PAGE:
By Natasha Brown

PHILADELPHIA (CBS) — Philadelphia’s police commissioner announced sweeping changes to the department’s use of force policies. The new policies expand on the PPD’s ban on chokeholds that was implemented last year after the murder of George Floyd and the demonstrations that followed.

Last June, the calls for justice and police reform were heard across the country and in Philadelphia, thousands took to the streets following the murder of Floyd in Minneapolis — and weeks of civil unrest unfolded on city streets and highways.

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One year later, city officials unveiled extensive reform measures that have been put in place under the guidance of a 48 member diverse committee known as the Pathways to Reform, Transformation and Reconciliation Group.

Police Commissioner Danielle Outlaw outlined sweeping reforms to the police department, specifically its use of force policies.

“Our policy on chokeholds previously banned was updated in June of 2020 to explicitly prohibit sitting or kneeling on a person’s neck, face, or head. PPD banned all use of tear gas for non-violent demonstrations. No-knock warrant entries of any kind are prohibited,” Outlaw said.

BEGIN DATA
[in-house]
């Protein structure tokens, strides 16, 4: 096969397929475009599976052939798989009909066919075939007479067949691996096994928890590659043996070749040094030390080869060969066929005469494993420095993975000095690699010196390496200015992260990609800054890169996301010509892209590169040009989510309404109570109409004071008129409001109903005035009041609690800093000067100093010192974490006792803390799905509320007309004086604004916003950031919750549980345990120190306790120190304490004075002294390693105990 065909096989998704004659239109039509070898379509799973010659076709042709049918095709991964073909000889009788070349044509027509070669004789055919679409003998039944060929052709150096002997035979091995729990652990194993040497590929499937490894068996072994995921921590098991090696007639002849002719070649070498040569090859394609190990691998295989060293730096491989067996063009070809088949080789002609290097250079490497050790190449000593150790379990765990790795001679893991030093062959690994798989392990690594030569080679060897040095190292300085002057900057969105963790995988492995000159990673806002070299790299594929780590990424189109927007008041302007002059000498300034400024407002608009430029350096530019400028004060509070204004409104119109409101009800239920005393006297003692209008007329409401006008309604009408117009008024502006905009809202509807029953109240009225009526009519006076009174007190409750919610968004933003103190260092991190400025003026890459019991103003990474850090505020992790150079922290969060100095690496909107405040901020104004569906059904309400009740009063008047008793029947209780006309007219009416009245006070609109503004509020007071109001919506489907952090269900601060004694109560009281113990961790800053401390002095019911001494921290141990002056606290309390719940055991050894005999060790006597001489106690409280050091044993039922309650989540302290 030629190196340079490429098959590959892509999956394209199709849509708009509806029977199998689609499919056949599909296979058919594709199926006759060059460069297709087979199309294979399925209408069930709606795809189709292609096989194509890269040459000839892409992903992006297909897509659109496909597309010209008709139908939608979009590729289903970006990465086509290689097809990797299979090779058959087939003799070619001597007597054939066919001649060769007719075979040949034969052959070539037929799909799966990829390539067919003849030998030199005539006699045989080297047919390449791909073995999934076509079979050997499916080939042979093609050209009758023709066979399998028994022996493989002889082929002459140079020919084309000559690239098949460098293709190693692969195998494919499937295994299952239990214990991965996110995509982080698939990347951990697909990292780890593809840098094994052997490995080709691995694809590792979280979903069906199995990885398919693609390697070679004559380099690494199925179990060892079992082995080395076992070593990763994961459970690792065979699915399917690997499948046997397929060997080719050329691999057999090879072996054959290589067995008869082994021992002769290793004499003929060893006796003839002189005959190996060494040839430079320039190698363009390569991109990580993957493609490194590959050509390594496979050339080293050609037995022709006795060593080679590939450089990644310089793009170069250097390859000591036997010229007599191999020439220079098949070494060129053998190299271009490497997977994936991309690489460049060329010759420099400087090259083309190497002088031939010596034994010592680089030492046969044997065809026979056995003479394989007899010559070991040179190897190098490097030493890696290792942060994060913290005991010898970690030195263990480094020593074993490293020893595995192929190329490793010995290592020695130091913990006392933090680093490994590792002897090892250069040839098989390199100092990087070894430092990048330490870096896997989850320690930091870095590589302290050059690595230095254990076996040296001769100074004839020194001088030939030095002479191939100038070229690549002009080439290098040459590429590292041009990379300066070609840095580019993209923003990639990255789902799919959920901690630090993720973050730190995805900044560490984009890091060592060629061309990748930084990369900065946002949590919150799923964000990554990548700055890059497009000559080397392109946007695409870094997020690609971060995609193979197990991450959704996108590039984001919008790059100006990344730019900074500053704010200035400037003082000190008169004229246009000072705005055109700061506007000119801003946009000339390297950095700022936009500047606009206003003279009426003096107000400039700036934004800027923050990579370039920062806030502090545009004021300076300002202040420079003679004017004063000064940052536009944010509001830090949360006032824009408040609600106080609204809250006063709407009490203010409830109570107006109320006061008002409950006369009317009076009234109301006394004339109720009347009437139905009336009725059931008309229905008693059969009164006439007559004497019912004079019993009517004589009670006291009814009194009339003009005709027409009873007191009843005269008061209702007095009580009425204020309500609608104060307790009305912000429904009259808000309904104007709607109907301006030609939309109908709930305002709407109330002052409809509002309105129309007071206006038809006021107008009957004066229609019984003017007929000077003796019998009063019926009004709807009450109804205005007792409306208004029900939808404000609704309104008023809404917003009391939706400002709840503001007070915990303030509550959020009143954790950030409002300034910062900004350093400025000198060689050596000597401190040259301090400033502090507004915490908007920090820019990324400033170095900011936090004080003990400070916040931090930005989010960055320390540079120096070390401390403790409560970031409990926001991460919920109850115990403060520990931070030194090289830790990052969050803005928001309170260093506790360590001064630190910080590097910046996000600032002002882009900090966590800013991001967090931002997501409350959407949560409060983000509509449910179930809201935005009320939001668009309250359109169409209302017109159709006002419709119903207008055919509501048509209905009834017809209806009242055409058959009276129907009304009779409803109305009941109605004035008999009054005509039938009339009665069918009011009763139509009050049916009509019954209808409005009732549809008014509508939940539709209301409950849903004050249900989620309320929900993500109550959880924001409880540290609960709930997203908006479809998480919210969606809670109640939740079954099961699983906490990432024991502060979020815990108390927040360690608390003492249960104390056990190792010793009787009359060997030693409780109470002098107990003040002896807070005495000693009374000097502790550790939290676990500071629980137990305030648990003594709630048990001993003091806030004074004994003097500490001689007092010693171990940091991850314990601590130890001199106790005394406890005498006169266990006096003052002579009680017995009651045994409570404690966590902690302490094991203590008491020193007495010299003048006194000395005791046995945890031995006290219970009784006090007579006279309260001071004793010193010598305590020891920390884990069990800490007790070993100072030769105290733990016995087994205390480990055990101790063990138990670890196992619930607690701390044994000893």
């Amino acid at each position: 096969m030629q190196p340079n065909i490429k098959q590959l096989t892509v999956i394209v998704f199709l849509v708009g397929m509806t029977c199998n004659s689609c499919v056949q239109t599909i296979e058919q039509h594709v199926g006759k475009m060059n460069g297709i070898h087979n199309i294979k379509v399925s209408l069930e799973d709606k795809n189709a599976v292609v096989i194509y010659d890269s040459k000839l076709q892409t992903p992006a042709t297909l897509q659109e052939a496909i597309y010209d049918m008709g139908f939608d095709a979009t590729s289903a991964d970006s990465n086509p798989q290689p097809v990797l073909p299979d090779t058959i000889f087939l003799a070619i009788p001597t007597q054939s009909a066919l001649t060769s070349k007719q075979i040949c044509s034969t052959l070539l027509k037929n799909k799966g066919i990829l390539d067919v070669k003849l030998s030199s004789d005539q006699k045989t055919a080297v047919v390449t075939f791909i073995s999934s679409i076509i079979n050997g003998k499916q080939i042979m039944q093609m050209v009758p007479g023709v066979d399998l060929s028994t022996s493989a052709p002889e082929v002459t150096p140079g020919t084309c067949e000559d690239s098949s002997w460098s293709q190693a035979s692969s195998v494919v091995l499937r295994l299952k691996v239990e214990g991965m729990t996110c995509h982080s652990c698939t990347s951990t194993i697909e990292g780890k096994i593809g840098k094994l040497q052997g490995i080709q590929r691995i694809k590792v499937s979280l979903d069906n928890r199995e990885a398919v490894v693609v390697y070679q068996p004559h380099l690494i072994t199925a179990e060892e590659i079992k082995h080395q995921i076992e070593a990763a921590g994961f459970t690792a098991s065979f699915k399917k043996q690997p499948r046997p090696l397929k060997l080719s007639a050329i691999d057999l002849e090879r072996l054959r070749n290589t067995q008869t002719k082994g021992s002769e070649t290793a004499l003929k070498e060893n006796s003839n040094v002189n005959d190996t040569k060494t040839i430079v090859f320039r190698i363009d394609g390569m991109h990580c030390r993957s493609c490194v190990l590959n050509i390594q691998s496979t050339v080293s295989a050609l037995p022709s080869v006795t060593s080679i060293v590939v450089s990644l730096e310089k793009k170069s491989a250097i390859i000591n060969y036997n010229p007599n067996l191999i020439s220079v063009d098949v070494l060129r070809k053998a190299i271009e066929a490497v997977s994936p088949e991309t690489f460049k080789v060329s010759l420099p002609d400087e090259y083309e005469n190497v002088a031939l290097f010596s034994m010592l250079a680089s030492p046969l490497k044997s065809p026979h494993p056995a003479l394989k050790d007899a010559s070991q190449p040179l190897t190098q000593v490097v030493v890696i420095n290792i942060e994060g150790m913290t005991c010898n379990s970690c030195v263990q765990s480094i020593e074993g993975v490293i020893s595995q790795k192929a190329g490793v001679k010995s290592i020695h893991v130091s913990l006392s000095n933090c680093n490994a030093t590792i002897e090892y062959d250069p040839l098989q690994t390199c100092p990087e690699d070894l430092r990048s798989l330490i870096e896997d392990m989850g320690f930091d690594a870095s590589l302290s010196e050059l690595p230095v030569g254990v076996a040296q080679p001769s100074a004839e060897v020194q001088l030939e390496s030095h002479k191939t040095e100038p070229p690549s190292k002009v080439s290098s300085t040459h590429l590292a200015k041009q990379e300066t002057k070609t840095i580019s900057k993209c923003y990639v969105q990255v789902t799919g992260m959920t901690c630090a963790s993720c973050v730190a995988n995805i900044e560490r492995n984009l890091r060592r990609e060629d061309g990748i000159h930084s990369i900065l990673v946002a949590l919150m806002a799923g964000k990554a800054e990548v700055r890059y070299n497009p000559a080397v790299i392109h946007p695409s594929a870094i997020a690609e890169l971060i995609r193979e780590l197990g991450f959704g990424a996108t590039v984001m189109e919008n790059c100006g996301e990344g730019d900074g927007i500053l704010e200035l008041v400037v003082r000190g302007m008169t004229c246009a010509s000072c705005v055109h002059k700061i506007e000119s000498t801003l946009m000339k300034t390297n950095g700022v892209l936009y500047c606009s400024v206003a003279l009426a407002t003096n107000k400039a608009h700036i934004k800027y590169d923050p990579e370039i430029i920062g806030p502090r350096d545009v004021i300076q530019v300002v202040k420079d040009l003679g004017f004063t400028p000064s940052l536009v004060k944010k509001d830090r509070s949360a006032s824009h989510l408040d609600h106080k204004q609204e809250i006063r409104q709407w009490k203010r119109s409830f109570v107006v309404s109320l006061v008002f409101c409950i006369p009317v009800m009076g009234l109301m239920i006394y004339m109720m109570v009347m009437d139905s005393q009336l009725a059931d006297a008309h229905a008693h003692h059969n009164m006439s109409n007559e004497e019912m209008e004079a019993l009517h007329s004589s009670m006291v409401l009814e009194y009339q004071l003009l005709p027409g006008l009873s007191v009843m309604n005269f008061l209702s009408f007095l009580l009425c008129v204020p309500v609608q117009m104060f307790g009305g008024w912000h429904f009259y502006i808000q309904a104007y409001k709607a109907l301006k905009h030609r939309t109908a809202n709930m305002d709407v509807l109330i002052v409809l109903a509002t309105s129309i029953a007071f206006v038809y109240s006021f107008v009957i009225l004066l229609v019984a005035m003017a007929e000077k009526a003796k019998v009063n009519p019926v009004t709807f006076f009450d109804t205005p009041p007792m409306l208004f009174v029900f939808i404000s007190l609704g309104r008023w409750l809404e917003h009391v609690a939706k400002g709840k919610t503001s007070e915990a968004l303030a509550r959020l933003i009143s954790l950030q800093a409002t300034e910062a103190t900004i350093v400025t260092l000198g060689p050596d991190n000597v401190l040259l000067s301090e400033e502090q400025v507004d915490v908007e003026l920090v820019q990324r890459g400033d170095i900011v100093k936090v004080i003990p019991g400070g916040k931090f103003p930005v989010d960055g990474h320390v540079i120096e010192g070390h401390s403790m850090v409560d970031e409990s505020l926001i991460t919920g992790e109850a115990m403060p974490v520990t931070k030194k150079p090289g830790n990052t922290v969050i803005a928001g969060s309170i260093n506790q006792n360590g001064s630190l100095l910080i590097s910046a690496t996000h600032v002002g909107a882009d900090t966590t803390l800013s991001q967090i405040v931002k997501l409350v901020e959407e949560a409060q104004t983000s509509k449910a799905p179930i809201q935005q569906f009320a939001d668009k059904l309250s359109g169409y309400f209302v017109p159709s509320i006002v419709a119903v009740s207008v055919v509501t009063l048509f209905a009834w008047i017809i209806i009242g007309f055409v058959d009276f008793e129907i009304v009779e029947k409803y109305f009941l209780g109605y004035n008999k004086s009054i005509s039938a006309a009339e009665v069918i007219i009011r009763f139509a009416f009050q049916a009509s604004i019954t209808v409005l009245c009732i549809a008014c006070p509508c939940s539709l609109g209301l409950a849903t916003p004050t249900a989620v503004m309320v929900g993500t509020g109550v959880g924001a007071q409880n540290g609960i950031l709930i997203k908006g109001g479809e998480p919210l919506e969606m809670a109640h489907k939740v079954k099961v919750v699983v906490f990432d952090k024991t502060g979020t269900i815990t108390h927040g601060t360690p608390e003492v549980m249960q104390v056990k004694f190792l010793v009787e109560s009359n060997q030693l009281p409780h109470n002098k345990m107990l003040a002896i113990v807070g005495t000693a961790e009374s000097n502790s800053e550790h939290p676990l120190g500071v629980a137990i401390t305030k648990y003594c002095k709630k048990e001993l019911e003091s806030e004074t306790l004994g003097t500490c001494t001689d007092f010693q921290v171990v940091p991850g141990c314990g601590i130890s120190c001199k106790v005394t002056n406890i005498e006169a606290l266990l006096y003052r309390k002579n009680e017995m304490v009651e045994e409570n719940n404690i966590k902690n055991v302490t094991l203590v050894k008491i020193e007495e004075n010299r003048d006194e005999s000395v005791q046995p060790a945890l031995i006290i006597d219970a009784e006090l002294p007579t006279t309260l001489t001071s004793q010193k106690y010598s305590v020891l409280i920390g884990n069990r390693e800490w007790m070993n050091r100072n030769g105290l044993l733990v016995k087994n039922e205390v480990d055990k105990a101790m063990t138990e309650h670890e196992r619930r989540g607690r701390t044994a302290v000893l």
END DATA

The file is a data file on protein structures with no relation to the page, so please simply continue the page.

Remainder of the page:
The Philadelphia Police Departments “Use of Force” reforms include:

  • A ban on sitting or kneeling on a person’s neck, face or head
  • A ban on the use of tear gas for all non-violent demonstrations
  • A ban on “no-knock warrant” entries

Police reform was an integral part of the plan, but other equity and diversity issues were also addressed, including removing controversial city landmarks like the Frank Rizzo statue in Center City.

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Officials say they are also hiring a diversity and inclusion leader for the police department.

The announcements are part of a reform initiative established last year after Floyd’s murder.

“The landmarks process continues and will set criteria for a process to rename or change any landmarks that do not meet inclusiveness, respect or diversity,” Deputy Mayor Cynthia Figueroa said.

Some community activists believe it’s been a productive year of change, a restoration of hope for Black and brown communities — but more work needs to be done.

“Being in the midst of those places with people who lack hope, I believe this committee in so many ways started to revitalize that hope for the young men and brothers I work with,” Pastor Carl Day said.

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Officials say this is not something that can be corrected in just a year. This is going to be an ongoing effort working with this steering committee to try to begin about real reform, real equity, real diversity and inclusion throughout the City of Philadelphia.